Discussion of controversial socio-scientific issues
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Discussion of controversial socio-scientific issues

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The discussion of controversial socio-scientific issues: a line of research and intervention

The discussion of controversial socio-scientific issues: a line of research and intervention

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Discussion of controversial socio-scientific issues Discussion of controversial socio-scientific issues Presentation Transcript

  • A line of research and intervention The Dicussion of Controversial Socio-Scientific Issues Research Centre on Education Faculty of Sciences Lisbon University School of Education Polythecnic Institute of Santarém Pedro Reis Institute of Education London University Science Education SIG
    • A family history marked by a great diversity of people, cultures and political orientations.
    • A family culture strongly influenced by freemasons’ ideals favouring knowledge, discussion and argumentation.
    • A concern with the values of democracy, respect and tolerance.
    • A strong believe that discussion is the foundation of democracy and citizenship.
    Discussion is an essential element of popular sovereignty, mobilizing citizens around common problems or objectives and allowing overcoming differences through non-violent decisions. It promotes respect for different opinions, scepticism towards authoritarianism and the confidence necessary to the involvement of citizens in decision making processes they consider relevant. The Roots: Why Discussion? Institute of Education London University Science Education SIG
    • Contemporary society is marked by controversial scientific and technological proposals.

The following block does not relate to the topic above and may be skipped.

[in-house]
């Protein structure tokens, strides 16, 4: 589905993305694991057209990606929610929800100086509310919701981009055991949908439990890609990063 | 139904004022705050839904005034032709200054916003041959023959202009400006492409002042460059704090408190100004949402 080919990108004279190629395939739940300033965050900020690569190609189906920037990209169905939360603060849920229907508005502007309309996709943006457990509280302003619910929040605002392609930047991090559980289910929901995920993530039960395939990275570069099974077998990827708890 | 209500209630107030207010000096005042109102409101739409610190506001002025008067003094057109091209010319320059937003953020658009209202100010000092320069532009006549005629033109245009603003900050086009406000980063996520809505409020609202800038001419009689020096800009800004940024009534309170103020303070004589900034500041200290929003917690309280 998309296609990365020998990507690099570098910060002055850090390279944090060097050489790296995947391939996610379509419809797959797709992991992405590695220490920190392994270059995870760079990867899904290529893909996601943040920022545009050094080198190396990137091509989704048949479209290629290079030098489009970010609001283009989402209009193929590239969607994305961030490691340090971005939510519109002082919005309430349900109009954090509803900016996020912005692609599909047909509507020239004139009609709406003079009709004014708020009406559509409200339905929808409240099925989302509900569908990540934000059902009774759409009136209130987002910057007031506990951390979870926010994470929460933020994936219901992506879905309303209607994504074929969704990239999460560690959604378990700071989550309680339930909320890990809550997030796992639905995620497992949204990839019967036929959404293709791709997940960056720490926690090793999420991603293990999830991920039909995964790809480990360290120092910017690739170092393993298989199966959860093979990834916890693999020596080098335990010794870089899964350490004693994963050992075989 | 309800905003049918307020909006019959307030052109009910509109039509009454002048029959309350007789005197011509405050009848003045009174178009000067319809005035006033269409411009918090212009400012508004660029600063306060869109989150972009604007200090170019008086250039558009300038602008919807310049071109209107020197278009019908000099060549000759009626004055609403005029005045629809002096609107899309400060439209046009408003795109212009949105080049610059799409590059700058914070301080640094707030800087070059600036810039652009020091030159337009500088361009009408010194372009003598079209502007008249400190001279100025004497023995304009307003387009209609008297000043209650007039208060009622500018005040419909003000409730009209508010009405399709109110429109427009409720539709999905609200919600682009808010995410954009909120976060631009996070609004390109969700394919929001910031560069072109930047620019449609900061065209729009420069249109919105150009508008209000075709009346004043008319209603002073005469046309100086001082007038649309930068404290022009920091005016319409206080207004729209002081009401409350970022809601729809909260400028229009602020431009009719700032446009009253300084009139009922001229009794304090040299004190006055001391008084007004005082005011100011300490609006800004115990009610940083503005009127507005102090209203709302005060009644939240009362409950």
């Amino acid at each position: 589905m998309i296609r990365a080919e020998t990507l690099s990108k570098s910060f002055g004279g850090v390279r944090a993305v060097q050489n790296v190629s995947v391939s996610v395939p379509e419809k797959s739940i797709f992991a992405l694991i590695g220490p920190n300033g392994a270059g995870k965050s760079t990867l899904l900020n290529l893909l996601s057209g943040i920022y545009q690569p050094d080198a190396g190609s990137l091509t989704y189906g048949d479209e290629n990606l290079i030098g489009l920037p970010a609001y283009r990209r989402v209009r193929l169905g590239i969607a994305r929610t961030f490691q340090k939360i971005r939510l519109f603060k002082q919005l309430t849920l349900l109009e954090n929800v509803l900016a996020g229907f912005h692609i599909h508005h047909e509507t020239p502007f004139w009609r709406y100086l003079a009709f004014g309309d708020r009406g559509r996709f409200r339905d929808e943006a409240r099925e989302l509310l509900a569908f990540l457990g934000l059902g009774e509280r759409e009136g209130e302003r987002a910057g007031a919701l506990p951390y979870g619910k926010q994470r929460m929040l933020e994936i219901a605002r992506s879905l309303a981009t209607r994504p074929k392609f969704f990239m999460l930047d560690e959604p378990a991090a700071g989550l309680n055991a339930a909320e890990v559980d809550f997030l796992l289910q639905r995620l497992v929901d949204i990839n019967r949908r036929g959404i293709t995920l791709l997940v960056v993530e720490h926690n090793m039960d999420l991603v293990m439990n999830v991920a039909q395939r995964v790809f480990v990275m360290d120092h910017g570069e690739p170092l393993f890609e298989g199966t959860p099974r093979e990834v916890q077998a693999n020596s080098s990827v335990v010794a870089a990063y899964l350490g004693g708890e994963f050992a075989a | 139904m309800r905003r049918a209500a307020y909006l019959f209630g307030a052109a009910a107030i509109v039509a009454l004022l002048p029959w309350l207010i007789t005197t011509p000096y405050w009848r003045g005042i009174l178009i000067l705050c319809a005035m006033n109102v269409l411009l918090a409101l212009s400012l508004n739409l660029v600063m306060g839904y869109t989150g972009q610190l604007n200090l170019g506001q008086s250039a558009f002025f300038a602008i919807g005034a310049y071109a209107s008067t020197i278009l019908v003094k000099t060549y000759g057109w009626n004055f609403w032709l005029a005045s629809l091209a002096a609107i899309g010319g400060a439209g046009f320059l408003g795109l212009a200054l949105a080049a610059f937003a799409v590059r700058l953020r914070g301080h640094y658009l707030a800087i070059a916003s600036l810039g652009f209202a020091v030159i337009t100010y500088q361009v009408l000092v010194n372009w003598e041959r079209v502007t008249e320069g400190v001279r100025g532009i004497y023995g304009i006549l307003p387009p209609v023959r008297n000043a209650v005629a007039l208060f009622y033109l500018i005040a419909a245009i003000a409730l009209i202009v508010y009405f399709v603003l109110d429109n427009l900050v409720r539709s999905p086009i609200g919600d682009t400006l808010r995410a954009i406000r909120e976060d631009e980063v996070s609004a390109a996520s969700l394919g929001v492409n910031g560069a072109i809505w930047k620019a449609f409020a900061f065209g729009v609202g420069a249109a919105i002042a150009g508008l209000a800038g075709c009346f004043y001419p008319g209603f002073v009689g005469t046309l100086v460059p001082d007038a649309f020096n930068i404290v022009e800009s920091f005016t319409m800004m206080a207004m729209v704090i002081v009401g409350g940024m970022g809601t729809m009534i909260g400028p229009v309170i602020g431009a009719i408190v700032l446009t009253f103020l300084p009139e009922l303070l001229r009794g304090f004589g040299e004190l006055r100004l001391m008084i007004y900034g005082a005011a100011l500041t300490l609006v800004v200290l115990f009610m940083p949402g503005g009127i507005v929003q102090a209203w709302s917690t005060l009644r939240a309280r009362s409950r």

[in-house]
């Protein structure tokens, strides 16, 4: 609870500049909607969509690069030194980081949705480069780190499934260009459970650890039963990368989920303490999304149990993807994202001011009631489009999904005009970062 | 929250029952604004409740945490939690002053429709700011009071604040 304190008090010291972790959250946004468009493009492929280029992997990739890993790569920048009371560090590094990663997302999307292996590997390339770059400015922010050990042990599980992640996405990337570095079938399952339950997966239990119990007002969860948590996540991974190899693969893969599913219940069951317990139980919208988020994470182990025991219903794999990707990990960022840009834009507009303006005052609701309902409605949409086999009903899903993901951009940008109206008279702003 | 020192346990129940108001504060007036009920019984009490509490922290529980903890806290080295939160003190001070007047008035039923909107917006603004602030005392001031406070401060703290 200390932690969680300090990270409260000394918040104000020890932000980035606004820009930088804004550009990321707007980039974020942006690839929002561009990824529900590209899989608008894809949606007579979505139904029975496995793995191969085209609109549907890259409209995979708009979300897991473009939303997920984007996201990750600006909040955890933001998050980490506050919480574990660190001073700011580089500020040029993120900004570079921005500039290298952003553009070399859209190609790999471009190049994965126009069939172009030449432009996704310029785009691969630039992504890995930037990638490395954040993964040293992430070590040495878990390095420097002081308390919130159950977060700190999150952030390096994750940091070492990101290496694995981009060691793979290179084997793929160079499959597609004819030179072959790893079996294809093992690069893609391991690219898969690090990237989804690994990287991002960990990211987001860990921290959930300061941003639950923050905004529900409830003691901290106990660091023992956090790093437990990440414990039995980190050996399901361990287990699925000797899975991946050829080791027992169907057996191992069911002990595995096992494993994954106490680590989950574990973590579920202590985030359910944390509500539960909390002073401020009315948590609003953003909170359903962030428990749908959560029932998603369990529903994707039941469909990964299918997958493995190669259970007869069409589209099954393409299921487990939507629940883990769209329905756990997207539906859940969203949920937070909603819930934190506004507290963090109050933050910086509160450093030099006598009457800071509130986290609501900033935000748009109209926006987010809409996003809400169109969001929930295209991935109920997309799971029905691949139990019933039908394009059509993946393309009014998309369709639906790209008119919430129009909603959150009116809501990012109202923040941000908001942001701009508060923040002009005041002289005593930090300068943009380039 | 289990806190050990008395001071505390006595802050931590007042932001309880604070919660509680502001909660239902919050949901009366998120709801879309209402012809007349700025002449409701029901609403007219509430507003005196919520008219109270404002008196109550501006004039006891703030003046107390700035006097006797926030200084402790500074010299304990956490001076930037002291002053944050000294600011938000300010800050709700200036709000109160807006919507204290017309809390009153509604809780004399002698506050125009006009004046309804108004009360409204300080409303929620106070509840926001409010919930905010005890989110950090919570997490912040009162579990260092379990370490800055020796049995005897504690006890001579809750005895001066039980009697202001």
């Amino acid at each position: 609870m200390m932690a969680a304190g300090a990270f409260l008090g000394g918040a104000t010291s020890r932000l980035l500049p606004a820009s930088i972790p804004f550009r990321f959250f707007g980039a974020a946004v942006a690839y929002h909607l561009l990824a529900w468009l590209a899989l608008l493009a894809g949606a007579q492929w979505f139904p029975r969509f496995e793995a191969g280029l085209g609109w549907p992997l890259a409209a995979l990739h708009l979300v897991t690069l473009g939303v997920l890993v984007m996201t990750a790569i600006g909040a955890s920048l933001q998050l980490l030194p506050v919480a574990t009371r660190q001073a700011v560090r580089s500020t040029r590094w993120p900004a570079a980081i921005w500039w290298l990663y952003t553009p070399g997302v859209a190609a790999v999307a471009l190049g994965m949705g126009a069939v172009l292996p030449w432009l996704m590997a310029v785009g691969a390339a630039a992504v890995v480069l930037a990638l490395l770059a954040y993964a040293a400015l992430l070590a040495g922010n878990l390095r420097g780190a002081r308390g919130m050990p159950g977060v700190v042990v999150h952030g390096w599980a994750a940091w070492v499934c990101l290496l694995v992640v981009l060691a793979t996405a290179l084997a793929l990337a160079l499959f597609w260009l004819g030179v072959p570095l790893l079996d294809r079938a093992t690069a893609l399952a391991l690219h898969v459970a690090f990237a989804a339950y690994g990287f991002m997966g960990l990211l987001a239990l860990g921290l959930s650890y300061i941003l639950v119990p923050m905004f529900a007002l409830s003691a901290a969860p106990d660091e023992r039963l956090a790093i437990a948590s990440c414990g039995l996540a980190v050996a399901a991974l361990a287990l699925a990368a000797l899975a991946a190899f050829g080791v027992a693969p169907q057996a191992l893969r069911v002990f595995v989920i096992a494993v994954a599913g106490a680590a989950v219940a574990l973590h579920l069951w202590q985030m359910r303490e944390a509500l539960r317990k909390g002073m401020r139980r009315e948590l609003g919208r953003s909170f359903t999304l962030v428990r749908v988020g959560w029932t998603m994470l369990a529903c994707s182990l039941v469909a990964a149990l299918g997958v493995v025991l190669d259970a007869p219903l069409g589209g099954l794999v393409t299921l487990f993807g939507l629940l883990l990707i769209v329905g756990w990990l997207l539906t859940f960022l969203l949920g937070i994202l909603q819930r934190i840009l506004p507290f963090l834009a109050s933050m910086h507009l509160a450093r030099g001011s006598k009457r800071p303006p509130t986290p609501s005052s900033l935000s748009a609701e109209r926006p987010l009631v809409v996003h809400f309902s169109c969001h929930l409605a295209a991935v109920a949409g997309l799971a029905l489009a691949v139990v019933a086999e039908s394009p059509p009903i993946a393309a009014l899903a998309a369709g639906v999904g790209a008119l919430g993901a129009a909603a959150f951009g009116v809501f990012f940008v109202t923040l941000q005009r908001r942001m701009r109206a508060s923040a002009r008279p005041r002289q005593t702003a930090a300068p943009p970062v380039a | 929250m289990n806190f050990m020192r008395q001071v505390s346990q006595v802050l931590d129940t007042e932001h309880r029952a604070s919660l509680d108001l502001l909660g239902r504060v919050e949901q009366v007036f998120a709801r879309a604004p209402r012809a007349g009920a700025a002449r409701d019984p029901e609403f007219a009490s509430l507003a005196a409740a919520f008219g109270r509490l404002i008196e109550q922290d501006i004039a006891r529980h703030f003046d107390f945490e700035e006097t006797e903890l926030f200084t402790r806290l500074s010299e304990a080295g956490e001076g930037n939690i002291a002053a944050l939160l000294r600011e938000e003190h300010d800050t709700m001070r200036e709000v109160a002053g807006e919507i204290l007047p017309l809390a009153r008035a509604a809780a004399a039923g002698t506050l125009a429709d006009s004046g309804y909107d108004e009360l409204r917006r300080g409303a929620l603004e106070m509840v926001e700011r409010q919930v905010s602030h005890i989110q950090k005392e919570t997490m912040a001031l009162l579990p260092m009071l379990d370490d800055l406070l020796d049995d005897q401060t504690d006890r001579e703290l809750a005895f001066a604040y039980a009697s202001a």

• Almost every day the media bring up controversial socio-scientific issues. The way science is depicted in the media has an impact on students’ conceptions about science.
    • In a democratic society, the public evaluation of science depends on individuals able to recognize what is at stake in a socio-scientific controversy, to achieve an informed opinion and to participate in discussions and decision-making processes.
    • Recent Portuguese science curricula call for the discussion of controversial SSI as a way of preparing students for an active and informed participation in society.
    The Roots: Why Socio-Scientific Controversies? Institute of Education London University Science Education SIG
    • Social Constructivist Epistemology (Doise, Mugny and Perret-Clermont, 1975; Resnick, 1991; Vygotsky, 1978).
    • It is assumed that:
    • People create meaning through their interactions with each other and with the
    • environment they live in .
    • Learning is a social process. It occurs when people are engaged in social activities.
    Philosophical Perspectives about the Nature of Knowledge and Learning This line of research and intervention resources to discussion as a way of increasing the level of knowledge and understanding through the contact with the interpretations and the life experiences of others. Through discussion, individuals have the opportunity to formulate ideas, learn from each other, be aware of alternative perspectives, interiorize theory, criticize ideas, involve themselves in collaborative thinking about real problems they face and increase their knowledge in an attempt to overcome these problems. Institute of Education London University Science Education SIG
    • This line of research and intervention:
    • Conceives scientific knowledge as tentative, subjective, resulting from human creativity, influenced by the socio-cultural context and based mainly in observation of the natural world, on experimental evidence, arguments and rational scepticism.
    • Presents science as an enterprise, with deep and complex interactions with technology and society, which attempts to explain natural phenomena through a variety of methods.
    Philosophical Perspectives about the Nature of Science and Scientific Knowledge Institute of Education London University Science Education SIG
  • The studies are mainly qualitative, generally based in case studies. Methodology
    • Information is gathered through:
    • Semi-structured interviews;
    • Classroom observation;
    • Open-ended questionnaires;
    • Analysis of classroom plans and materials made by teachers;
    • Narrative analysis;
    • Analysis of materials written by students.
    • All data is submitted to a process of content analysis, followed by triangulation.
    Institute of Education London University Science Education SIG
  • A Line of Research and Intervention Designing discussion activities about controversial SSI Evaluating the educational potentialities of classroom discussion about controversial SSI Studying how students perceive the classroom discussion of controversial SSI 1995 2008 Institute of Education London University Science Education SIG